"Remains" was published by the British poet Simon Armitage in 2008 as part of his collection The Not Dead, a series of war poems based on the testimonies of ex-soldiers. Instead of detailing conflict, however, these poems confront the aftermath of war and the traumatic memories that ex-service people might struggle to cope with. "Remains" specifically focuses on a soldier who was involved with killing a man caught looting a bank during conflict in what is implied to be the Middle East. The poem is characteristic of Armitage’s conversational style, using colloquialisms and everyday speech patterns alongside vivid imagery to offer a realistic portrait of a person haunted by grief, guilt, and trauma.
On another occasion, ...
... armed, possibly not.
Well myself and ...
... all letting fly,
and I swear ...
... the other side.
So we’ve hit ...
... image of agony.
One of my ...
... of a lorry.
End of story, ...
... home on leave.
But I blink ...
... him out –
he’s here in ...
... my bloody hands.
Select any word below to get its definition in the context of the poem. The words are listed in the order in which they appear in the poem.
"The Not Dead" Review — A short review of the collection in which "Remains" is published.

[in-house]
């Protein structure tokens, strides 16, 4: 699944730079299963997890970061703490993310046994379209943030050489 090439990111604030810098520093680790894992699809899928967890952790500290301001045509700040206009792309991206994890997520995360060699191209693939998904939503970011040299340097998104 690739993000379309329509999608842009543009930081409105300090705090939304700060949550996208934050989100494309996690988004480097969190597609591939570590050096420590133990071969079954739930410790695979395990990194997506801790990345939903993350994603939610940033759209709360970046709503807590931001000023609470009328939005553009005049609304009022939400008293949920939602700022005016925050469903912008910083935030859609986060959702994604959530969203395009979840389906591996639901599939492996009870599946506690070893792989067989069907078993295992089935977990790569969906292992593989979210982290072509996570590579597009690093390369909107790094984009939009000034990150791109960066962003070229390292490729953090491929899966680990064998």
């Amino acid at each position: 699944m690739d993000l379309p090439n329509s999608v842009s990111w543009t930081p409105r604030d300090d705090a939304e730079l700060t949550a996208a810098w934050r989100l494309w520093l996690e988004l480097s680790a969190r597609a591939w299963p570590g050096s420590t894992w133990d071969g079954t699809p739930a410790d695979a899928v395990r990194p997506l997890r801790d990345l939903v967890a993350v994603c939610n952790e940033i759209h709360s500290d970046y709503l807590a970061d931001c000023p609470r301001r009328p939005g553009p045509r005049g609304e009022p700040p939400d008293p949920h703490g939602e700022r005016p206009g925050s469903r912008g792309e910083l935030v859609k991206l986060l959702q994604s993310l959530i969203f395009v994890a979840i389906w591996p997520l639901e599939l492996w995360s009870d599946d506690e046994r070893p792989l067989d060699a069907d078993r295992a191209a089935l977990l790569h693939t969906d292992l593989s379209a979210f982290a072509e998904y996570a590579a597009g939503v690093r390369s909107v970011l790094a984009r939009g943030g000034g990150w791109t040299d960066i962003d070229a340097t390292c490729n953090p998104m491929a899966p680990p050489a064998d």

"The Remains" Read Aloud by a Soldier — A British soldier who served in Iraq reads Armitage's poem in a Channel 4 documentary.
Simon Armitage on Poetry — An interview in which Armitage discusses the importance of poetry and why he writes.
PTSD and Shell Shock — A breakdown of the history of post-war trauma.
Armitage's Biography — An overview of all of Simon Armitage's life and work from the Poetry Foundation.
1On another occasion, we got sent out
2to tackle looters raiding a bank.
3And one of them legs it up the road,
4probably armed, possibly not.
5Well myself and somebody else and somebody else
6are all of the same mind,
7so all three of us open fire.
8Three of a kind all letting fly, and I swear
9I see every round as it rips through his life –
10I see broad daylight on the other side.
11So we’ve hit this looter a dozen times
12and he’s there on the ground, sort of inside out,
13pain itself, the image of agony.
14One of my mates goes by
15and tosses his guts back into his body.
16Then he’s carted off in the back of a lorry.
17End of story, except not really.
18His blood-shadow stays on the street, and out on patrol
19I walk right over it week after week.
20Then I’m home on leave. But I blink
21and he bursts again through the doors of the bank.
22Sleep, and he’s probably armed, and possibly not.
23Dream, and he’s torn apart by a dozen rounds.
24And the drink and the drugs won’t flush him out –
25he’s here in my head when I close my eyes,
26dug in behind enemy lines,
27not left for dead in some distant, sun-stunned, sand-smothered land
28or six-feet-under in desert sand,
29but near to the knuckle, here and now,
30his bloody life in my bloody hands.